Remainers haven’t been sabotaging the Brexit process, but it’s now time we are heard

Anti-Brexit demonstrators near the Houses of Parliament, Westminster. Photograph: Jonathan Brady/PA Wire.

Anti-Brexit demonstrators near the Houses of Parliament, Westminster. Photograph: Jonathan Brady/PA Wire. - Credit: PA

MICHAEL HESTER says that blaming Remainers has become the norm for Brexiteers because they do not have a plan for Brexit. Now, after nearly three years, it is finally time we are heard.

A vote to leave the EU was a vote for an undefined outcome. You can tell me what you *wanted* when you made that vote, but that is not the same as what you voted for. This is the fatal flaw of Brexit: its lack of definition.

Theresa May can parrot 'Brexit means Brexit' for as long as she likes, but the truth persists that Brexit actually means to this day 'not remaining in the EU'. The vote to leave the EU was about as useful as the nation voting for its favourite number and presenting them with the choice of 'seven, or not seven' – the outcome of that vote tells us 'it's not the number seven', but doesn't bring us significantly closer to knowing what the actual preferred number might be.

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For years now, those who wanted to remain in the EU have been scapegoated by those who wish to leave as being disruptive to the process, and of sabotaging the vision of a 'true independent Britain'. In November, Nigel Farage described May's deal as a 'Remainer's Brexit', last month Liam Fox said that Remain MPs were attempting to hijack and steal Brexit.

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These empty accusations are nothing more than deflections from Leavers who refuse to own up to the fact that they have never had majority support for any specific form of Brexit. The problem has not been Remainers sabotaging the process. The real hijackers are people like Boris Johnson who, claiming to speak for all leavers, says that no-deal is closest to UK voters' idea of Brexit.

Leave campaigners were divided long before the 2016 referendum between different visions of Brexit. Perversely, this division became their strength. Brexit became all things to all people: one person would claim we would have to leave the Single Market to escape EU dominion, another would assure businesses that Brexit was possible while still remaining in the single market.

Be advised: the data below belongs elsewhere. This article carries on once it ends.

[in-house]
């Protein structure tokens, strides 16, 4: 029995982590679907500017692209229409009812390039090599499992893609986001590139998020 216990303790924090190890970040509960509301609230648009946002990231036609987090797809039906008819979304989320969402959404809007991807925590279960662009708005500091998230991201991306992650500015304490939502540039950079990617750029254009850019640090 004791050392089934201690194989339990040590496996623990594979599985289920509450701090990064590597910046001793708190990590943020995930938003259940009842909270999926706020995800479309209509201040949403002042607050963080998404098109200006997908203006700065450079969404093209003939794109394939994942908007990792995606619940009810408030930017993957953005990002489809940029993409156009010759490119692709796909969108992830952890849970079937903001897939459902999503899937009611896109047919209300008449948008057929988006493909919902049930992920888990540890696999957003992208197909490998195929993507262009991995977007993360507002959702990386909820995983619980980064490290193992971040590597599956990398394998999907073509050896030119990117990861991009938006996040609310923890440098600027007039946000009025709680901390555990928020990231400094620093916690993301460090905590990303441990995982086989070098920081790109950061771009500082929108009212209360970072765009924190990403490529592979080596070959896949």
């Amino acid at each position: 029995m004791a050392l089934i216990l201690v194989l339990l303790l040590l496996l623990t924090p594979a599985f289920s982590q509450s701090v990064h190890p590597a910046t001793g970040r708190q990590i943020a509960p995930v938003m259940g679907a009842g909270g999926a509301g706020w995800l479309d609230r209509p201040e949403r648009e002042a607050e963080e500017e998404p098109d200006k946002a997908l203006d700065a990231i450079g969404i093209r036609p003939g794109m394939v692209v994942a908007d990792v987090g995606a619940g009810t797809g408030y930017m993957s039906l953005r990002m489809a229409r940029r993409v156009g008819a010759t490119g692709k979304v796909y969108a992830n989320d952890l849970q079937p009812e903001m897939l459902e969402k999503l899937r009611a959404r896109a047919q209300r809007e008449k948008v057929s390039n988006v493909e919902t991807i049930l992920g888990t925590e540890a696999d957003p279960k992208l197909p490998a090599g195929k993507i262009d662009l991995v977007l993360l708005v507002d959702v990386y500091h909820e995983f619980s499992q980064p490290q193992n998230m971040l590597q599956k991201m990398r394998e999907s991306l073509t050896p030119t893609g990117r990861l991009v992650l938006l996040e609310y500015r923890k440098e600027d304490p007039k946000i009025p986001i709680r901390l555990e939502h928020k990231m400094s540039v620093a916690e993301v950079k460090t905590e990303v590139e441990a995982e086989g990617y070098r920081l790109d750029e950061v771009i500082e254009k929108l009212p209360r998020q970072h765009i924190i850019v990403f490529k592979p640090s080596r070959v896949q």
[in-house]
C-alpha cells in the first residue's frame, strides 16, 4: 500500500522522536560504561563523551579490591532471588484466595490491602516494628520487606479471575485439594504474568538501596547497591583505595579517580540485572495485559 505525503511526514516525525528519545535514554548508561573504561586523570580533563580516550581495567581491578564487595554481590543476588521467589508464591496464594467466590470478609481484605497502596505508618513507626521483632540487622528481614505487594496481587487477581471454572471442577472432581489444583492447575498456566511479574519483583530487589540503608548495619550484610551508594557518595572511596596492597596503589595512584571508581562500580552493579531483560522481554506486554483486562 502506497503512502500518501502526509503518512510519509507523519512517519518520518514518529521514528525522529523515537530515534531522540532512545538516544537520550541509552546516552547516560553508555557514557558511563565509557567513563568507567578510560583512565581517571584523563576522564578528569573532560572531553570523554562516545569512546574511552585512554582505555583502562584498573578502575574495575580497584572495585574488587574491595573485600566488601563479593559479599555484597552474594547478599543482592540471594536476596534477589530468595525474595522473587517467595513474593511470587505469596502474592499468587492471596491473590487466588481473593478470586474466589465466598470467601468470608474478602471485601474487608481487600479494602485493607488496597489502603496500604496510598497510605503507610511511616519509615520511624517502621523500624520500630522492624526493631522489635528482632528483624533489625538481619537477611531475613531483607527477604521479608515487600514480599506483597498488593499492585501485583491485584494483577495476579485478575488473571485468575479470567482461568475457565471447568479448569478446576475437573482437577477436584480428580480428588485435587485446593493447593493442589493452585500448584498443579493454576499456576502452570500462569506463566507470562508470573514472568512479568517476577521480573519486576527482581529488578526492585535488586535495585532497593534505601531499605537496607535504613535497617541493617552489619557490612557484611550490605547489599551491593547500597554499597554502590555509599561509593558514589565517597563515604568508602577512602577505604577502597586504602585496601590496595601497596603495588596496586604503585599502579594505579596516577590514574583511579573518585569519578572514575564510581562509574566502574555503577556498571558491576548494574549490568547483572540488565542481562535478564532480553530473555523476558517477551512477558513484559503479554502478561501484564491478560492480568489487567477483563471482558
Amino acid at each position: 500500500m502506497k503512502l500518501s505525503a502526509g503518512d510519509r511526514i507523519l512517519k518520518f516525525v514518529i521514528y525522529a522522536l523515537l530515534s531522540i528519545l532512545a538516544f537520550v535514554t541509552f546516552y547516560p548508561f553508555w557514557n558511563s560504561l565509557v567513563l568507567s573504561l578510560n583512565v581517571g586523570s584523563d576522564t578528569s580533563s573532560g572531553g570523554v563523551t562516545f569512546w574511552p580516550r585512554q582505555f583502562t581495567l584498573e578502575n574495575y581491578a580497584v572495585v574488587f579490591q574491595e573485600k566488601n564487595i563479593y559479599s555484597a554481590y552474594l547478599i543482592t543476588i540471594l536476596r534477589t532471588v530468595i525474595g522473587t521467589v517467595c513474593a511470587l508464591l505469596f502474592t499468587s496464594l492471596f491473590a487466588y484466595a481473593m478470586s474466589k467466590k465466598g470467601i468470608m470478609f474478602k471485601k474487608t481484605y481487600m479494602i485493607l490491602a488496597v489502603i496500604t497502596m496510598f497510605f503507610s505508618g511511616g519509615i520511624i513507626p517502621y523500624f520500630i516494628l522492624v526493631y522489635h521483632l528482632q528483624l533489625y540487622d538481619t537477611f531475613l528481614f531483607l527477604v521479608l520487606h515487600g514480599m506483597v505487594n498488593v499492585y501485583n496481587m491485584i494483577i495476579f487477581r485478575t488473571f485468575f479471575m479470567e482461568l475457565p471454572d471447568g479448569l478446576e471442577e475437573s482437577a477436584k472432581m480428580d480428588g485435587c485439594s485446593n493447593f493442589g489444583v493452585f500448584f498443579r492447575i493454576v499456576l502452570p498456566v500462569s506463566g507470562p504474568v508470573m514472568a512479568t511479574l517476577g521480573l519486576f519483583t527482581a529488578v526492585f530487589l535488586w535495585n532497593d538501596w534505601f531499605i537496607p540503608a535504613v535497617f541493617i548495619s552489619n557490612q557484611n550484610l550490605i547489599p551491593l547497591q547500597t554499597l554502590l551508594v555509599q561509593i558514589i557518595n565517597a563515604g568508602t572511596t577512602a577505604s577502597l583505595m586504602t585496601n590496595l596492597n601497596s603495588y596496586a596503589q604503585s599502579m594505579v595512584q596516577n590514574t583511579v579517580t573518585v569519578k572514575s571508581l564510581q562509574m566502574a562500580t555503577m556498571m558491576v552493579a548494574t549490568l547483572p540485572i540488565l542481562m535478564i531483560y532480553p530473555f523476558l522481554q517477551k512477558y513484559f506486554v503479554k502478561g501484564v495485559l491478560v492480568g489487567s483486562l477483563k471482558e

While some stoked fears over immigration, others would assure us that Brexit would allow us to accept more immigrants seeking to enter from outside the EU who were being unfairly excluded. They got away with this because all these contradictory goals fall under the umbrella of 'not remaining in the EU', in the same way that you can unite those who like the number three and those who prefer nine to campaign for 'not the number seven'.

It comes as no surprise to anyone who was listening to their clashing opinions that Brexiters have failed to unite around any realistic option that the EU finds acceptable. It seems like that for every voter that angrily shouts to MPs 'Get on with it, leave means leave!' there are two more that protest 'This isn't what I wanted when I voted for Brexit, get me a different deal!'.

This internal conflict becomes infuriating when they blame Remainers for their lack of progress. The problem is that the question presented to the people wasn't a useful or fair one. 'Not seven' doesn't give any other number a clear mandate despite what May might want us to believe.

It's been years since the referendum and parliament still doesn't really know what the people wanted when they voted for Brexit. The only way to truly represent the will of the people is through a People's Vote, this time with the right question.

The options are now clear, and the people deserve to be fairly represented. Remainers must be heard - and divided Brexiteers have to be fairly represented and not presumptuously spoken for by feuding politicians. It's in the best interests of our democracy for us to hold a People's Vote.

• Michael Hester is 26, has worked around the EU as a seasonal worker since 2014, and campaigns with Our Future Our Choice.

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